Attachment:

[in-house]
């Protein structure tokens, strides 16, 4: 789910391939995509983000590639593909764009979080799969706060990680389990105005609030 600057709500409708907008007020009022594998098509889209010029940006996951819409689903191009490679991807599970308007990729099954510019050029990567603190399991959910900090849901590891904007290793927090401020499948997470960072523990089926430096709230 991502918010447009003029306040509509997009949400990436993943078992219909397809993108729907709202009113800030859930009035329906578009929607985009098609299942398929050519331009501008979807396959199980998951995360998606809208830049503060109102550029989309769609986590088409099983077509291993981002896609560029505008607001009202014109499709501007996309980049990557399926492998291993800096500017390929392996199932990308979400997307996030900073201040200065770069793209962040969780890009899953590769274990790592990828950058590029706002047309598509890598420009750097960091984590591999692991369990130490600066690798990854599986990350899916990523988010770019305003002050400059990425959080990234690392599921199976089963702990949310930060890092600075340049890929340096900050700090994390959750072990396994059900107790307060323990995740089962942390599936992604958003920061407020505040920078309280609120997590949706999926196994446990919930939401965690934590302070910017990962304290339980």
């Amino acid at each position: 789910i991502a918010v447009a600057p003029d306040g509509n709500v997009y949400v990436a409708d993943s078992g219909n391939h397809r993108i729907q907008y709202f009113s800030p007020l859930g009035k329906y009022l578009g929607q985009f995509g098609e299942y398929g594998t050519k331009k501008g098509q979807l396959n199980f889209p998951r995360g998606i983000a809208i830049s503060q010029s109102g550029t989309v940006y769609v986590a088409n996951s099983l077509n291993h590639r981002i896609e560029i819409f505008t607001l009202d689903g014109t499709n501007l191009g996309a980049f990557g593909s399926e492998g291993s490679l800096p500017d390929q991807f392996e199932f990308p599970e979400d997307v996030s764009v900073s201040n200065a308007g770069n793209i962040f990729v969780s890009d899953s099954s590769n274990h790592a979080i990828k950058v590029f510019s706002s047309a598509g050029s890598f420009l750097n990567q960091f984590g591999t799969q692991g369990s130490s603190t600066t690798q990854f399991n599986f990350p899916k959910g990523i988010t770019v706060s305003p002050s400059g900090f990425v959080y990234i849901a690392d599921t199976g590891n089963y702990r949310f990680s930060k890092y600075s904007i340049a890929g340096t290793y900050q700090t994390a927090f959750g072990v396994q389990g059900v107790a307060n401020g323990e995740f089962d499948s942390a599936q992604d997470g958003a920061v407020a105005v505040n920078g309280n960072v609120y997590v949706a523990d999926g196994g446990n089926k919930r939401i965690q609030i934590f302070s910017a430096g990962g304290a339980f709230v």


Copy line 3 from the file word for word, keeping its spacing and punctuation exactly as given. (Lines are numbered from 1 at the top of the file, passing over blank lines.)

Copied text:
């Amino acid at each position: 789910i991502a918010v447009a600057p003029d306040g509509n709500v997009y949400v990436a409708d993943s078992g219909n391939h397809r993108i729907q907008y709202f009113s800030p007020l859930g009035k329906y009022l578009g929607q985009f995509g098609e299942y398929g594998t050519k331009k501008g098509q979807l396959n199980f889209p998951r995360g998606i983000a809208i830049s503060q010029s109102g550029t989309v940006y769609v986590a088409n996951s099983l077509n291993h590639r981002i896609e560029i819409f505008t607001l009202d689903g014109t499709n501007l191009g996309a980049f990557g593909s399926e492998g291993s490679l800096p500017d390929q991807f392996e199932f990308p599970e979400d997307v996030s764009v900073s201040n200065a308007g770069n793209i962040f990729v969780s890009d899953s099954s590769n274990h790592a979080i990828k950058v590029f510019s706002s047309a598509g050029s890598f420009l750097n990567q960091f984590g591999t799969q692991g369990s130490s603190t600066t690798q990854f399991n599986f990350p899916k959910g990523i988010t770019v706060s305003p002050s400059g900090f990425v959080y990234i849901a690392d599921t199976g590891n089963y702990r949310f990680s930060k890092y600075s904007i340049a890929g340096t290793y900050q700090t994390a927090f959750g072990v396994q389990g059900v107790a307060n401020g323990e995740f089962d499948s942390a599936q992604d997470g958003a920061v407020a105005v505040n920078g309280n960072v609120y997590v949706a523990d999926g196994g446990n089926k919930r939401i965690q609030i934590f302070s910017a430096g990962g304290a339980f709230v």